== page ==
Welcome to He Kitenga: people, place, planet
What are the most important things? Not possessions or prizes, peer esteem or profile. But, simply, they are people, place and planet.
In research we sometimes use proxies like impact factors, citations, or the media profile of our publications to gauge the importance and impact of our work, but if there is no real and lasting positive imprint left on a community from our work then the job remains only half done. Publishing our work is only the beginning of the journey to leave an enduring legacy for the people we care for, the places we love, and the planet that nourished us and ensures our ongoing survival.
In this edition of He Kitenga we showcase work from the University of Otago that has set out to achieve enduring impact in these areas of importance, either through basic enquiry and navigating complexity, or by focusing with sharp precision on a specific issue that needs immediate attention.
We have learned in the challenging times of a global pandemic that the power of research to contribute knowledge and understanding to a crisis response, and the recovery and rebuild stages that follow, is vitally important.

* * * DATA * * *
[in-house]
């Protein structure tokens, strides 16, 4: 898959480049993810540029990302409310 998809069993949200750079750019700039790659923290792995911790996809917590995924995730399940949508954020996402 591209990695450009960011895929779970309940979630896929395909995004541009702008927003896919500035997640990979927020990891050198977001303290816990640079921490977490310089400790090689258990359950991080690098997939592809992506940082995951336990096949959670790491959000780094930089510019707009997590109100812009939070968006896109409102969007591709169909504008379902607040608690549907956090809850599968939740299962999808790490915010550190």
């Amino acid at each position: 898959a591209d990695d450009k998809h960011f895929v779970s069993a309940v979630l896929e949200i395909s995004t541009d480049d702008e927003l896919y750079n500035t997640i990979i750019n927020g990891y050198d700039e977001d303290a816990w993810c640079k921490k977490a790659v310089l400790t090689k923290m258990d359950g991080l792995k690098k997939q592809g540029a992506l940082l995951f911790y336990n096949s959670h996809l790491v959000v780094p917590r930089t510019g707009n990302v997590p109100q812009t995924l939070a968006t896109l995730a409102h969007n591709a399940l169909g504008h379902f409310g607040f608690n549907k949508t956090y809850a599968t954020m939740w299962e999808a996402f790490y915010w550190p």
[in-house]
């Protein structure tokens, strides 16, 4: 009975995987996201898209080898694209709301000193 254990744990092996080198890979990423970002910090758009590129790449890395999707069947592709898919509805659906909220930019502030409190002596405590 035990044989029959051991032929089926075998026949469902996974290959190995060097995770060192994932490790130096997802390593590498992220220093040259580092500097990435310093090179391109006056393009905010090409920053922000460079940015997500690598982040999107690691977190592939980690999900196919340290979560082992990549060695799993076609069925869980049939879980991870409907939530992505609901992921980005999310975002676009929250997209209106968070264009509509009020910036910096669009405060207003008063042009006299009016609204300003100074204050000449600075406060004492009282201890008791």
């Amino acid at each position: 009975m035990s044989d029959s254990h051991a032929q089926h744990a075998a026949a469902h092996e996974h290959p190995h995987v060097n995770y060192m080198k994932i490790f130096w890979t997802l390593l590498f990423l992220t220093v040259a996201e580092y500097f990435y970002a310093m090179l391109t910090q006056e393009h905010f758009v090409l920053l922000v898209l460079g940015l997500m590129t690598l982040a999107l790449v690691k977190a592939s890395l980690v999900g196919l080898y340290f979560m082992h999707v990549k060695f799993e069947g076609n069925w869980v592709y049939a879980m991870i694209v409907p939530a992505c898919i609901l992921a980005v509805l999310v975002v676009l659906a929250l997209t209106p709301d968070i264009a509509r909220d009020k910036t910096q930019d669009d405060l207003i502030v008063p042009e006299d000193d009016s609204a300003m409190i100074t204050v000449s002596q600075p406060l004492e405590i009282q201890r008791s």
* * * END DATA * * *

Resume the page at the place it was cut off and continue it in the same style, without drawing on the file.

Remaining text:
We are now looking at looming crises of environmental degradation, poverty, disease, inequalities and, most importantly, the effects of global climate change that must draw on the best of our thinking and actions to tackle effectively.
Stories in this edition cover topics of health, society, economy, technologies, environmental stewardship and more, but all focused on those three most important things: people, place and planet.
In choosing to focus on the translational impacts of our work in these areas we were reminded of and guided by the principles of community relevance on which we were founded more than 150 years ago. We are also reminded of the importance of redefining ourselves to be most relevant to our people and our places on the planet – Aotearoa and the Pacific to be specific.
The University is in the process of completing a major strategic reset with our Vision 2040 being finalised as this volume of research highlights goes to print; we are sure that what is represented here will act as a beacon for our current and future research leaders over the decades ahead.
I am exceptionally proud of the achievements and enduring benefits evident from our research and I leave you now to enjoy the stories. If you find that you or those around you would benefit from the knowledge and expertise of our researchers then please feel free to reach out to contact them directly. I am sure that they will be happy to help.
Ngā mihi manaakitanga,
Professor Richard Blaikie
(Research and Enterprise)